Promising young singers, actors and writers recently took turns at New Orleans Center for Creative Arts to get a taste of what it’s like to have an audience. In front of a packed hall of students and staff, Vivian Buchanan, a striking redhead from Destrehan High School, sang “Der Nussbaum,” composed by Robert Schumann. Creative writer Asiah Crutchfield, from New Orleans Charter Science and Mathematics High School, read his short story about materialism and alienation in modern society and Austin Alleman, a homeschooled student, portrayed the character Benvolio in Shakespeare’s Romeo and Juliet.
Generous applause erupted for every newcomer at the end of each performance. A jubilant mood pervaded the theater, even though at 4 p.m. on a Friday most of these students’ high school peers had already started their weekends.
But longer hours are a given for NOCCA students. For 37 years, they’ve spent their mornings studying academics at schools miles away and then spent their afternoons at NOCCA studying in creative fields such as drama, dance, voice, culinary, writing and visual arts. Because they’re learning from professionals in their fields in a public school environment, they’re getting the kind of intensive arts instruction that costs thousands of dollars in the private sector.
“NOCCA definitely helps you a lot because it gets your portfolio ready,” says Anna Koeferl, a visual arts student and junior at Benjamin Franklin High School. “You have these professional people helping you. It’s pretty awesome.”
NOCCA began turning arts education into an art form in 1973 when it started a half-day program for artistically gifted students. Its hands-on, master-apprentice approach to arts education has funneled thousands of talented young artists, singers and musicians into the world of art and culture. Some former NOCCA students are now big names in entertainment, including musicians Wynton Marsalis and Harry Connick Jr. and actor Wendell Pierce.
Now NOCCA plans to apply its one-on-one, out-of-the-box thinking to the traditional subjects of English, math, science and social studies. Beginning in the fall, NOCCA will offer an Academic Studio so that interested students can get all of their instruction in the same location. Instead of attending two schools a day, as they do now, students will have the option of obtaining a high school degree from NOCCA’s state-of-the-art Bywater campus overlooking the Mississippi River.
In true NOCCA form, students won’t experience the traditional high school regime of small doses of English, math and science each day. Traditional lecturing, testing and grading methods won’t be found either. “The focus is on mastery,” says Robbie McHardy, director of the new program.
“The task assigned to me is to take what works at NOCCA in teaching the arts and to apply it to academics,” McHardy says. “This is an unusual way to go about it and the challenge is very exciting.”
Instruction will be individualized by an academic mentor in the same way that professionals now guide each student’s creative learning, she says. Just like the arts program, proven scholars will visit the campus to teach master classes and give demonstrations. Many will come from partner organizations such as San Francisco’s Exploratorium as well as an international advisory council.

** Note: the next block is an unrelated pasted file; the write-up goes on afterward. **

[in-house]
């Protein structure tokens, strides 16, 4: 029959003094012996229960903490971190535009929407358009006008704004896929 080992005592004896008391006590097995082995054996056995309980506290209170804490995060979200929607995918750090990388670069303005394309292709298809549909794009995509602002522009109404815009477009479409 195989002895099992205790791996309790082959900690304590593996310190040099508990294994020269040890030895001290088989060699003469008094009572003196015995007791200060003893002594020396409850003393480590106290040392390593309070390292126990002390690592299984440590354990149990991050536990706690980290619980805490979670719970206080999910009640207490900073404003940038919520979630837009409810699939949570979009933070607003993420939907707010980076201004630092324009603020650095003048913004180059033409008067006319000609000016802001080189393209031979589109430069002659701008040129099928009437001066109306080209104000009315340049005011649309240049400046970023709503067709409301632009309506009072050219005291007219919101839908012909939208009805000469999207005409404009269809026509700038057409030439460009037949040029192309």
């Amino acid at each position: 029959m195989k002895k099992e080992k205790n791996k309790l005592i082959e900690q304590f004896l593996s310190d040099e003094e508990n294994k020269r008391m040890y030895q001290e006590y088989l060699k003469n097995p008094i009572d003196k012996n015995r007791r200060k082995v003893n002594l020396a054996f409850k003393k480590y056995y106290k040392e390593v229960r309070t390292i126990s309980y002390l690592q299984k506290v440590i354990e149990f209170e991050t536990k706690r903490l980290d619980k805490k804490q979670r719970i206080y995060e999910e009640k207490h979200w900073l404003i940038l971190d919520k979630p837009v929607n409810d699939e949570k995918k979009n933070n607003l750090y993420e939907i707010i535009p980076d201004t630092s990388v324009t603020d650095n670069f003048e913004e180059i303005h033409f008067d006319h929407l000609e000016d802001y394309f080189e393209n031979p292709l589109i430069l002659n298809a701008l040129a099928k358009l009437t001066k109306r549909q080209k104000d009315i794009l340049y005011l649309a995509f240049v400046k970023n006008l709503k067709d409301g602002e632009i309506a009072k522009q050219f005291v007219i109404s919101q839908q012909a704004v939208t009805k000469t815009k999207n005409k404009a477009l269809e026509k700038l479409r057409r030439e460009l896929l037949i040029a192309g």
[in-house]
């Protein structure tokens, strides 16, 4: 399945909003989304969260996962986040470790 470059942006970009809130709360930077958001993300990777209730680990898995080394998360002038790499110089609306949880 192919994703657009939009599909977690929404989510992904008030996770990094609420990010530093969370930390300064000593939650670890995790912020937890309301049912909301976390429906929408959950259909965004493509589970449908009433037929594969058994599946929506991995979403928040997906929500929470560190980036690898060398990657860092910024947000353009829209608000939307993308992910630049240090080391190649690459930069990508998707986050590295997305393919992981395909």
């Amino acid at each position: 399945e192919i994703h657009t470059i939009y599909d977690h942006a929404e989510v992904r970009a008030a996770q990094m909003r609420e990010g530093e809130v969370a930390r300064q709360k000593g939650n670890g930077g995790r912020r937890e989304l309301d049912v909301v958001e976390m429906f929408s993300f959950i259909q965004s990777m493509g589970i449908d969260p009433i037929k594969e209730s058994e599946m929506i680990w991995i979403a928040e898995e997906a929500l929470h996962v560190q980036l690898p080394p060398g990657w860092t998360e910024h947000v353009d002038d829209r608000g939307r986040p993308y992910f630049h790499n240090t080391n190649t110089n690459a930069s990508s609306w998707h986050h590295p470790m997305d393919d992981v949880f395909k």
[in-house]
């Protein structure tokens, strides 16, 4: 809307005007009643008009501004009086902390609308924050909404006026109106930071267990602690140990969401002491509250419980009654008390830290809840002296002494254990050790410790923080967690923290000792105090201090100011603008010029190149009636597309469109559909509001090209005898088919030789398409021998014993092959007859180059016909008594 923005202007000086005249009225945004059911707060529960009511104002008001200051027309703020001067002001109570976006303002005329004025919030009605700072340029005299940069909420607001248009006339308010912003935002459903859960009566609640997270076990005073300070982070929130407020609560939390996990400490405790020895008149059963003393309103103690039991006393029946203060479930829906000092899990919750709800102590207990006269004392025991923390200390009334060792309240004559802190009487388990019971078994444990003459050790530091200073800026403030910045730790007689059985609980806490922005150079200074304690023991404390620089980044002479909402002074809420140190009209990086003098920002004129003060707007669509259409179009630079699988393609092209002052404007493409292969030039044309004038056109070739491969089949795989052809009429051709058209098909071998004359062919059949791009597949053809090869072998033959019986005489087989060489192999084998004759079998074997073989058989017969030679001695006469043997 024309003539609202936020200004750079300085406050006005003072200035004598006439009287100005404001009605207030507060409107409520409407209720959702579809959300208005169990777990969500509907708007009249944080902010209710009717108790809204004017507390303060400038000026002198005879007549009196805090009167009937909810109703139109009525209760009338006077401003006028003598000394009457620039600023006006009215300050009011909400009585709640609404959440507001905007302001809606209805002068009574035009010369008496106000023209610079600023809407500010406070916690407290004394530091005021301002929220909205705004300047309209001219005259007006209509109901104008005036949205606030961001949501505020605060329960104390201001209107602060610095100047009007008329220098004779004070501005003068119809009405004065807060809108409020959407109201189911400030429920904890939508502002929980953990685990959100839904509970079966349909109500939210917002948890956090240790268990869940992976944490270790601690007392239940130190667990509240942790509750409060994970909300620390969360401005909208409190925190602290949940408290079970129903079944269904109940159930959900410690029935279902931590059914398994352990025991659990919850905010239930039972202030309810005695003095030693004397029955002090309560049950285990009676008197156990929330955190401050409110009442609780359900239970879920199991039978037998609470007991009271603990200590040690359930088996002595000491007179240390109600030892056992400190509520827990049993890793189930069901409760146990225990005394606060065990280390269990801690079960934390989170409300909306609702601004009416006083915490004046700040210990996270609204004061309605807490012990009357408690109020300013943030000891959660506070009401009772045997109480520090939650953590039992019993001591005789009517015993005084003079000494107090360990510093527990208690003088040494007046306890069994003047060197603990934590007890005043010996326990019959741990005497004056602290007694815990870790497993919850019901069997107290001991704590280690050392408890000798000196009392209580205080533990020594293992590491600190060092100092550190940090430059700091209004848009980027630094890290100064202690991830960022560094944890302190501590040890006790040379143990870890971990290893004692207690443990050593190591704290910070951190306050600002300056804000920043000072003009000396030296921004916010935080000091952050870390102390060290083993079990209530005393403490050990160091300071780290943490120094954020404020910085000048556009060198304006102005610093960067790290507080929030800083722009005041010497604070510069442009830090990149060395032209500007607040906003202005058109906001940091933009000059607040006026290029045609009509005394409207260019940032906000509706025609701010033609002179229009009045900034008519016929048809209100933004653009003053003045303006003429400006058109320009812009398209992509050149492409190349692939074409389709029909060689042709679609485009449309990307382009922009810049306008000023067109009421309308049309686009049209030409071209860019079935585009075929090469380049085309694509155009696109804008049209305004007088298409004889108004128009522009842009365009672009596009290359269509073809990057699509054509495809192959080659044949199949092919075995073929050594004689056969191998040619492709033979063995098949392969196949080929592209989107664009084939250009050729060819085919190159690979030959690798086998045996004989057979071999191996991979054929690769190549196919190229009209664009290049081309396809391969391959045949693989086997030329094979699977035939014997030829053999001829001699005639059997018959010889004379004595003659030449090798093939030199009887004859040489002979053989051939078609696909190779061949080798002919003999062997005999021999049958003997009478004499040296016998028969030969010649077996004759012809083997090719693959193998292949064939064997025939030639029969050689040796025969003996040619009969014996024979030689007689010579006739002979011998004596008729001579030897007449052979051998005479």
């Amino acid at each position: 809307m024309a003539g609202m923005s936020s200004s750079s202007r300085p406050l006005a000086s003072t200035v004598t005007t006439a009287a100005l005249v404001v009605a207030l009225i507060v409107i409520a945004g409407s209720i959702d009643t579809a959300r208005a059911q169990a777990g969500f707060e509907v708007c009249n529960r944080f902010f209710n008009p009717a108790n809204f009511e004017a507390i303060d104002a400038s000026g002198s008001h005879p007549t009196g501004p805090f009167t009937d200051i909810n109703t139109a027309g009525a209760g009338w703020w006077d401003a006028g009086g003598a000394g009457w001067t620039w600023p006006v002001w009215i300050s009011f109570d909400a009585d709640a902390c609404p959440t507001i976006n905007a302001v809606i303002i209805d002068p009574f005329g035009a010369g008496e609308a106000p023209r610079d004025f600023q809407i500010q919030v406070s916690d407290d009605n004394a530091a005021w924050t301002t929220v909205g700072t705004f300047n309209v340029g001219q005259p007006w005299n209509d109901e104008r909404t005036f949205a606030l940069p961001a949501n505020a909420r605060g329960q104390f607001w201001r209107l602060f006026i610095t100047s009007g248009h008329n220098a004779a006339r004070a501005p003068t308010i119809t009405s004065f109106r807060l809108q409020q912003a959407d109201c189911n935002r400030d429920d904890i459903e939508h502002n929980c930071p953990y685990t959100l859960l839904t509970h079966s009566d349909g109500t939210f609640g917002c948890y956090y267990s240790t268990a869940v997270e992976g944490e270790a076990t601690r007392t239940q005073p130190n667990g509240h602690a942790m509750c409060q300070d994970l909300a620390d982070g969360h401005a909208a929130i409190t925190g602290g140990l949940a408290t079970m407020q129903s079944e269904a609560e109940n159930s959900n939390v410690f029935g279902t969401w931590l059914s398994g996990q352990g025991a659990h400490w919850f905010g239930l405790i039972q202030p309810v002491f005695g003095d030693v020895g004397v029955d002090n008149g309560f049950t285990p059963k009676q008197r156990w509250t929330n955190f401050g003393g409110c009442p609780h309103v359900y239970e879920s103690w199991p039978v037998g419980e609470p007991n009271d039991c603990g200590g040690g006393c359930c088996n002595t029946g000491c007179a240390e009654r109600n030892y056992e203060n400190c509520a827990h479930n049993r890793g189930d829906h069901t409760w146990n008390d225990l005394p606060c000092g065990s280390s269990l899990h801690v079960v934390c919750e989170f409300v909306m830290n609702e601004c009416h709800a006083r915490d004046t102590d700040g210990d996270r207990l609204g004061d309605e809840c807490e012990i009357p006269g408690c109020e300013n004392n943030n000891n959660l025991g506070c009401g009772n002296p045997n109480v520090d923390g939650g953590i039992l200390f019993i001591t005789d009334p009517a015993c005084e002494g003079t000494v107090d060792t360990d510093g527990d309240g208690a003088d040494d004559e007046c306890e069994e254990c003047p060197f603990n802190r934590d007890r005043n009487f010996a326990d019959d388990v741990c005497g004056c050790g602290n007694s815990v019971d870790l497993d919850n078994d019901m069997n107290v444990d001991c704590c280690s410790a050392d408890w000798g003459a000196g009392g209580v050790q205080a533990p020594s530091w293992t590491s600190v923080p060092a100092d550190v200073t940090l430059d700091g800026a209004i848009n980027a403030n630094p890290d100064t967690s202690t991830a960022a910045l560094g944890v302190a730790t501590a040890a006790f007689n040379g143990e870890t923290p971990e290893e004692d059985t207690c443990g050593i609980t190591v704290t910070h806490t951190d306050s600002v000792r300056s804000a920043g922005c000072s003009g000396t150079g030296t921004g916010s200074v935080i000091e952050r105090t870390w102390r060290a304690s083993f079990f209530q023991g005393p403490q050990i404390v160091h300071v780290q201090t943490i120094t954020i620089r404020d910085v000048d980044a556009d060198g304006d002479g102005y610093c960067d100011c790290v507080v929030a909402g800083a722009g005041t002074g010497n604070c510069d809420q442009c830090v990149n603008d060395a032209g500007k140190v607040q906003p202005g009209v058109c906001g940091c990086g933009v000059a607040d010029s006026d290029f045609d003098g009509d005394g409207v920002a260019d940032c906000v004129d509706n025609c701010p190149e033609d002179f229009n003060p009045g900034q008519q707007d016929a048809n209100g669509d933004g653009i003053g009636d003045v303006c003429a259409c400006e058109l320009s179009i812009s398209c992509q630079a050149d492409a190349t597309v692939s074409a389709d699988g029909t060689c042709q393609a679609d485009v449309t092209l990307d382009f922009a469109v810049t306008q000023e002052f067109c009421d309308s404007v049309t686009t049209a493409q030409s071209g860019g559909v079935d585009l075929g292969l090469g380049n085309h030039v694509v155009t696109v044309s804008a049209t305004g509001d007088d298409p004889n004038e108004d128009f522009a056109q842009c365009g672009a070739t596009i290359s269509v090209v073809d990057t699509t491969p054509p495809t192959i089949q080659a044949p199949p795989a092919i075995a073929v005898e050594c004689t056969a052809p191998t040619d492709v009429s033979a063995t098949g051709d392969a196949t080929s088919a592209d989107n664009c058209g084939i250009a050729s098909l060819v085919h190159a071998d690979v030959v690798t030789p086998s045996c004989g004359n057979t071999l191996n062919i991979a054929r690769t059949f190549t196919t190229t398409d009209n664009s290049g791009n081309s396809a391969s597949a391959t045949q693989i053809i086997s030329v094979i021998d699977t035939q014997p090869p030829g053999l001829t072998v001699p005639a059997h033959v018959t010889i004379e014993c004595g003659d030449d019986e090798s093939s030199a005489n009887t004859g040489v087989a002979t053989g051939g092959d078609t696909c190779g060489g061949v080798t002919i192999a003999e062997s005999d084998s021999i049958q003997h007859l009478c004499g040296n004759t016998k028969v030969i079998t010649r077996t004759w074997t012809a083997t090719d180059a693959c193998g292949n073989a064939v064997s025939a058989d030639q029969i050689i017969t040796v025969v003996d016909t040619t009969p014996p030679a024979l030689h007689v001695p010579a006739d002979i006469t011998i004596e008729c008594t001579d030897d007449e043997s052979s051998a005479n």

Curriculum development will also be aided by proven specialists in their fields. A group of physicists and other scientists at The Exploratorium, for example, will meet regularly with teachers and students to develop student projects for sciences such as biology and chemistry. These scholars will also teach weekly lessons through interactive technology.
All subjects will be taught in longer blocks of time and in alternating semesters so that students can build a solid, deep understanding of the subject before moving on to others. In the fall, students will study physics and world history, later switching to English and math. Foreign languages will be offered year-round and determined primarily by students’ creative focus. McHardy says that dance instructors encourage studying French while operatic professionals encourage German and Latin.
In addition to focusing on New Orleans history the social studies program will link world history to art history, and world geography and world literature in order to develop a global perspective. Fridays are reserved for a Discovery Series, which includes such topics as “How The Brain Works” and “The Rights and Responsibilities of Civic Engagement.”
Students will attend from 8:30 a.m. until 6:30 p.m., with arts instruction coming later in the day. The long hours are to be offset by a “no homework” pledge so that students can continue to practice their art and complete other projects at home in the evenings.
About 60 ninth-graders, who have been selected according to auditions and commitment, will start in the fall. But by 2014, NOCCA expects to enroll about 240 high school students in grades nine through 12, bringing the schools overall enrollment up to about 800. The studio will provide Advanced Placement level classes and college co-enrollment classes as well as introductions to some of the finest conservatories in the country.
Future plans also include on-site dormitories. Because NOCCA is open to all Louisiana students, they now come from as far away as Baton Rouge to attend. If the school secures dormitories, students could live on campus most of the year, reducing transportation costs and opening the door for students who live in northern Louisiana.
NOCCA’s approach to academics is so unique, McHardy says, that reform-minded educators all over the country will be monitoring it.
“A lot of people are watching this, especially in the field of gifted and talented education,” she says. “My dream is that teachers will come to New Orleans in the summers to study the NOCCA model.”